Meier, Richard (mĪˈər) [key], 1934–, American architect, b. Newark, N.J., educated at Cornell. During the 1960s, he was a member of the New York "Five" or "white" architects, a group that emulated the early International style. In such projects as the Smith House in Darien, Conn. (1965–67), Meier paid homage to the villas of Le Corbusier while at the same time carefully integrating his buildings into their natural environments. He has successfully adapted his characteristic design aesthetic to the larger scale of public buildings in such works as the extremely sculptural High Museum of Art, Atlanta, Ga. (1983). The international and public character of his work is evident in many of his later commissions: the Canal Plus building, Paris (1993); the Museum of Contemporary Art, Barcelona (1995); the Paley Center for Media, Beverly Hills (1996); the Getty Center, Brentwood, Calif. (1997), a six-building arts complex often called his masterpiece; the Courthouse and Federal Building, Central Islip, N.Y. (2000); and the "Jubilee" Church, Rome (2003). Meier is also a sculptor and has created works of cast and welded metal.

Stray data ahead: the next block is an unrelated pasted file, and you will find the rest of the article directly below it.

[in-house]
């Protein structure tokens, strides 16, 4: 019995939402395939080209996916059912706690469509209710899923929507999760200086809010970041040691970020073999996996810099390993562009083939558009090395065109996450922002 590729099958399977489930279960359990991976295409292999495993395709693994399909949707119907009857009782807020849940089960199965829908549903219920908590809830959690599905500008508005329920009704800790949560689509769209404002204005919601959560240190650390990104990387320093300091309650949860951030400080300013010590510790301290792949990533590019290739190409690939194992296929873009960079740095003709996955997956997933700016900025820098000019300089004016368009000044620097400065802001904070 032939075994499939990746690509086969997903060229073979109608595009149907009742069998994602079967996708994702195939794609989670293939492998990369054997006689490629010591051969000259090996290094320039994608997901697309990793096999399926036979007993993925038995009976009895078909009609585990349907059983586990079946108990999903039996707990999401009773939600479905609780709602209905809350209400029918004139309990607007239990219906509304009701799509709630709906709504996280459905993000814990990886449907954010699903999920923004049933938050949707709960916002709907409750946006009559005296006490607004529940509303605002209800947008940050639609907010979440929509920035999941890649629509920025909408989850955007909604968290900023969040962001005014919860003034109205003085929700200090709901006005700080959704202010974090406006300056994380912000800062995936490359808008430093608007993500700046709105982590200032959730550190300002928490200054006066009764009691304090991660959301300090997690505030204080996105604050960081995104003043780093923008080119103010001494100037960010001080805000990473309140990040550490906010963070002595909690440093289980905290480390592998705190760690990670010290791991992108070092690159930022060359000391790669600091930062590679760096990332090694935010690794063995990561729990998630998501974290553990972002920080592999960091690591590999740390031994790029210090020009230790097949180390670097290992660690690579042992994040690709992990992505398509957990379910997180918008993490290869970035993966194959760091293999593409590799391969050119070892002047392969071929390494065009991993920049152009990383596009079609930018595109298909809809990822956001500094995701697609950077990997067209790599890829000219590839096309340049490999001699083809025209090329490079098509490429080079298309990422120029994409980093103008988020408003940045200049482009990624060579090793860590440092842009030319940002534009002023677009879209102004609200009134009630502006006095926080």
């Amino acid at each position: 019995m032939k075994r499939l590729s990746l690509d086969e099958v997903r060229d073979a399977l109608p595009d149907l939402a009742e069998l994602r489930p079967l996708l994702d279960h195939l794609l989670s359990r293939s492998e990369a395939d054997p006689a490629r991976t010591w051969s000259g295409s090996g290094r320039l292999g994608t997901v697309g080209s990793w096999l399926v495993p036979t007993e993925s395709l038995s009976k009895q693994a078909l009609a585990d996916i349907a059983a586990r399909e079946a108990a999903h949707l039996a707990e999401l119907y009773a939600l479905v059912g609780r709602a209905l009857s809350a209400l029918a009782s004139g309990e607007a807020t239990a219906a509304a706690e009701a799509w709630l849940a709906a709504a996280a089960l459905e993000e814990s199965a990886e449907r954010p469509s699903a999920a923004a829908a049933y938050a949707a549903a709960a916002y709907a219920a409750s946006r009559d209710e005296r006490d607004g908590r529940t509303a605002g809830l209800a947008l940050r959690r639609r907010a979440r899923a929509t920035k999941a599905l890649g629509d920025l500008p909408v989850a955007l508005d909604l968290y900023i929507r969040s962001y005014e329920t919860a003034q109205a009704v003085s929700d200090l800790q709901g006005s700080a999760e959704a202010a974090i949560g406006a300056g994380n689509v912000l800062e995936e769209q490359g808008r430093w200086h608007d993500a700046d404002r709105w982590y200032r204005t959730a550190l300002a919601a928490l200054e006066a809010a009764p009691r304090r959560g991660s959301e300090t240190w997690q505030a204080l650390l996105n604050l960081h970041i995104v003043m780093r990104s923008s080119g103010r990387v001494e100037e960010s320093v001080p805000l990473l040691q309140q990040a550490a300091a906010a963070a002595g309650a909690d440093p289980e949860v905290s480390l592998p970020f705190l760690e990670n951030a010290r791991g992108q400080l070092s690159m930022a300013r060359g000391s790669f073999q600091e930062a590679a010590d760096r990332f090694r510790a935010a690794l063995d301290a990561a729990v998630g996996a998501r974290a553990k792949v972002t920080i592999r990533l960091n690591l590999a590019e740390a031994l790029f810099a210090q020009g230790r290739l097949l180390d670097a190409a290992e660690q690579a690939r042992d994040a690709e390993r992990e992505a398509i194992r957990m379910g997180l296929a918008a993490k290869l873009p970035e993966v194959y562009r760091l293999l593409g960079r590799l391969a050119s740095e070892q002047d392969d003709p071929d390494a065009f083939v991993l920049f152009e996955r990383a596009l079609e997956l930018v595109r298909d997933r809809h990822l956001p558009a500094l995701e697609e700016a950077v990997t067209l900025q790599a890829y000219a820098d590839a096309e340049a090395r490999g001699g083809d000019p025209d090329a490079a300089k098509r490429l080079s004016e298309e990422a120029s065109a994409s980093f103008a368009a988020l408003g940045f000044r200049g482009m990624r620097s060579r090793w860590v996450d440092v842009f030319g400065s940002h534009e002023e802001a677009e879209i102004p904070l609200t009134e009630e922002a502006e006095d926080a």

The Columbia Electronic Encyclopedia, 6th ed. Copyright © 2012, Columbia University Press. All rights reserved.
More on Richard Meier from Infoplease:
See more Encyclopedia articles on: Architecture: Biographies